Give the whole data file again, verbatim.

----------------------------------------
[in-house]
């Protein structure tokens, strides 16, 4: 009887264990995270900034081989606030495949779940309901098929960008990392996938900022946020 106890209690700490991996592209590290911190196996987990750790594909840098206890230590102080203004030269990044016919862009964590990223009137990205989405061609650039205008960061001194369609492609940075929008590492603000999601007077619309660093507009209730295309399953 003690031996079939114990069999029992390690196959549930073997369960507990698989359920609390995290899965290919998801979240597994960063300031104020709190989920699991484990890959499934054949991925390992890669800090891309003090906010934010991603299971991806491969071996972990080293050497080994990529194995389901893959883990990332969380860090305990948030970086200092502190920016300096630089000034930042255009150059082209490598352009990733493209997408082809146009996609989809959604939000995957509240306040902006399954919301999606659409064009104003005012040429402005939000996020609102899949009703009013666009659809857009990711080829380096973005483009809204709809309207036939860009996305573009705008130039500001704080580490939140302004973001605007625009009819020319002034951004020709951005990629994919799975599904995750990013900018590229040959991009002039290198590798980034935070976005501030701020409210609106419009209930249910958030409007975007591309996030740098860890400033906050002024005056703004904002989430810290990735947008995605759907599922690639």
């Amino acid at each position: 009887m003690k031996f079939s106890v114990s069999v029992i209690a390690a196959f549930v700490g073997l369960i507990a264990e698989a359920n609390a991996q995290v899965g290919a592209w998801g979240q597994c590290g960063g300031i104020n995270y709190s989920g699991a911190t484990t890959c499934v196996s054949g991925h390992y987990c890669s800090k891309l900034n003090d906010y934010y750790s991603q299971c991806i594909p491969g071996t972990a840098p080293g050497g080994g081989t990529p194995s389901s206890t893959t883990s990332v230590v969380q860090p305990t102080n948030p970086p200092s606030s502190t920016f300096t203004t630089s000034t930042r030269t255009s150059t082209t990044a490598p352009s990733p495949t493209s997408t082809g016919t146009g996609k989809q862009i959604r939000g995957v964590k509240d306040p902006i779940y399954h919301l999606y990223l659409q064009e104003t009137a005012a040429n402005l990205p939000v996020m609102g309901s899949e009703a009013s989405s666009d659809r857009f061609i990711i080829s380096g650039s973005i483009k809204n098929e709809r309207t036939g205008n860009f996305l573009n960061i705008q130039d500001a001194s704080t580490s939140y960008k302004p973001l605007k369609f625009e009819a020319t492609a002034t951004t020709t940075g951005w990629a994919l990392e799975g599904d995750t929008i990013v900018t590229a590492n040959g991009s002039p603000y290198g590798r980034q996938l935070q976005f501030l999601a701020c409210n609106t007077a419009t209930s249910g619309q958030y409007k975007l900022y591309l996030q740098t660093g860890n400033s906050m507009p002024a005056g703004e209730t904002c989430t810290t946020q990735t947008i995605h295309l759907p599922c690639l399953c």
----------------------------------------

[in-house]
């Protein structure tokens, strides 16, 4: 009887264990995270900034081989606030495949779940309901098929960008990392996938900022946020 106890209690700490991996592209590290911190196996987990750790594909840098206890230590102080203004030269990044016919862009964590990223009137990205989405061609650039205008960061001194369609492609940075929008590492603000999601007077619309660093507009209730295309399953 003690031996079939114990069999029992390690196959549930073997369960507990698989359920609390995290899965290919998801979240597994960063300031104020709190989920699991484990890959499934054949991925390992890669800090891309003090906010934010991603299971991806491969071996972990080293050497080994990529194995389901893959883990990332969380860090305990948030970086200092502190920016300096630089000034930042255009150059082209490598352009990733493209997408082809146009996609989809959604939000995957509240306040902006399954919301999606659409064009104003005012040429402005939000996020609102899949009703009013666009659809857009990711080829380096973005483009809204709809309207036939860009996305573009705008130039500001704080580490939140302004973001605007625009009819020319002034951004020709951005990629994919799975599904995750990013900018590229040959991009002039290198590798980034935070976005501030701020409210609106419009209930249910958030409007975007591309996030740098860890400033906050002024005056703004904002989430810290990735947008995605759907599922690639």
């Amino acid at each position: 009887m003690k031996f079939s106890v114990s069999v029992i209690a390690a196959f549930v700490g073997l369960i507990a264990e698989a359920n609390a991996q995290v899965g290919a592209w998801g979240q597994c590290g960063g300031i104020n995270y709190s989920g699991a911190t484990t890959c499934v196996s054949g991925h390992y987990c890669s800090k891309l900034n003090d906010y934010y750790s991603q299971c991806i594909p491969g071996t972990a840098p080293g050497g080994g081989t990529p194995s389901s206890t893959t883990s990332v230590v969380q860090p305990t102080n948030p970086p200092s606030s502190t920016f300096t203004t630089s000034t930042r030269t255009s150059t082209t990044a490598p352009s990733p495949t493209s997408t082809g016919t146009g996609k989809q862009i959604r939000g995957v964590k509240d306040p902006i779940y399954h919301l999606y990223l659409q064009e104003t009137a005012a040429n402005l990205p939000v996020m609102g309901s899949e009703a009013s989405s666009d659809r857009f061609i990711i080829s380096g650039s973005i483009k809204n098929e709809r309207t036939g205008n860009f996305l573009n960061i705008q130039d500001a001194s704080t580490s939140y960008k302004p973001l605007k369609f625009e009819a020319t492609a002034t951004t020709t940075g951005w990629a994919l990392e799975g599904d995750t929008i990013v900018t590229a590492n040959g991009s002039p603000y290198g590798r980034q996938l935070q976005f501030l999601a701020c409210n609106t007077a419009t209930s249910g619309q958030y409007k975007l900022y591309l996030q740098t660093g860890n400033s906050m507009p002024a005056g703004e209730t904002c989430t810290t946020q990735t947008i995605h295309l759907p599922c690639l399953c």